Cellulose acetate

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Cellulose Acetate


A general name for thermoplastic polymers composed of the acetic acid ester of cellulose. Cellulose acetate was first developed by Schutzenberger in 1865. In 1908 it was introduced as safety film by Eastman Kodak and by 1910, with production by Dreyfus in France, acetate began replacing cellulose nitrate film. Cellulose acetate fibers were first manufactured commercially in Great Britain in 1919 (Celanese®). Cellulose acetate is prepared from cotton linters and/or purified wood pulp that is acidified, usually with sulfuric acid, then acetylated with acetic acid and acetic anhydride. This produces cellulose triacetate; cellulose diacetate is obtained by partial hydrolysis to replace some of the acetyl groups with hydroxyl groups. Cellulose diacetate is commonly called acetate while the cellulose triacetate is called triacetate. Plasticizers, such as glycol phthalate, tributyl phosphate or dibutyl phthalate, are added to cellulose acetate to increase flexibility. As the cellulose acetate ages, the plasticizers can migrate to the surface producing an oily film. Cellulose acetate resins are used in lacquers, photographic film, transparent sheeting and as fibers.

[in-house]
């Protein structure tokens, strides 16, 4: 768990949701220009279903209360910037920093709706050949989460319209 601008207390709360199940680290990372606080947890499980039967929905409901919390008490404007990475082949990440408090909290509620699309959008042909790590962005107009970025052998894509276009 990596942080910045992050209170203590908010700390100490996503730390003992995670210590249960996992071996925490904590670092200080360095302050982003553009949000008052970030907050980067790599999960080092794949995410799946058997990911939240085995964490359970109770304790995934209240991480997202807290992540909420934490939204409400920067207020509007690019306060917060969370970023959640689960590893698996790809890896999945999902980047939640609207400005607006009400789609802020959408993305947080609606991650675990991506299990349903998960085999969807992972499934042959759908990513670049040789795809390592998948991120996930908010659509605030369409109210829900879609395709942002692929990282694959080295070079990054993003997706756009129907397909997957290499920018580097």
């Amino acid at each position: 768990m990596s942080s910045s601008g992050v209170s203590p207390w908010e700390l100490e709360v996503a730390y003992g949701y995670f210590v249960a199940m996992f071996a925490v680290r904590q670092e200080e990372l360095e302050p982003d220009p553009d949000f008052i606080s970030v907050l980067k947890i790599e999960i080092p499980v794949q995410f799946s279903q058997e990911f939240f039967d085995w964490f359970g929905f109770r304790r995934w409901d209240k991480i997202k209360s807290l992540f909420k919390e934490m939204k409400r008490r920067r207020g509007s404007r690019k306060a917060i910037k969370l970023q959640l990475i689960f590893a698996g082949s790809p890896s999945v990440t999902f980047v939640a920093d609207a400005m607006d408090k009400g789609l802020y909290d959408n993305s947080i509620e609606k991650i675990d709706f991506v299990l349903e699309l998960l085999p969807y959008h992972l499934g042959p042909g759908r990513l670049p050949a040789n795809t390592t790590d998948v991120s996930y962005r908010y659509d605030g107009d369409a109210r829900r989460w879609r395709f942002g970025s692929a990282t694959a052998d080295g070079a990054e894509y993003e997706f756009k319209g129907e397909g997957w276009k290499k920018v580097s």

See also acetate fiber, cellulose diacetate, cellulose triacetate, and cellulose acetate butyrate.

Synonyms and Related Terms

CA; acétate de cellulose (Fr.); Celluloseacetat (Deut.); acetato de celulosa (Esp.); acetato di cellulosa (It.); acetato de celulose (Port.); safety film; secondary acetate

Examples: Celanese [British Celanese]; Kodacel [Eastman Kodak]; Tenite; Similoid;



Other Properties

Resistant to dilute alkalis and dry-cleaning solvents. Degrades in acids and concentrated alkalis. Soluble in acetone, phenol and chloroform.

Produces tiny sparks when burnt and gives faint odor of acetic acid.

Plasticized cellulose acetate: refractive index = 1.48-1.51

Melting Point 232
Density 1.25-1.35
Refractive Index 1.48 (pure)

Hazards and Safety

Degradation produces volatile acetic acid. Plasticizer migration may result in oily or sticky surfaces.

Burns readily.

Degrades in sunlight, heat, and high humidity. Resistant to insects, slowly degraded by microorganisms.

Additional Information

Museum Handbook, Part 1. Museums Collections. Web Edition. Appendix M. Management of Cellulose Nitrate and Cellulose Acetate Films, NPS, 2001. http://www.cr.nps.gov/museum/publications/MHI/AppendM.pdf


Physical Properties for Selected Thermoplastic Resins

General Characteristics of Polymers

Sources Checked for Data in Record

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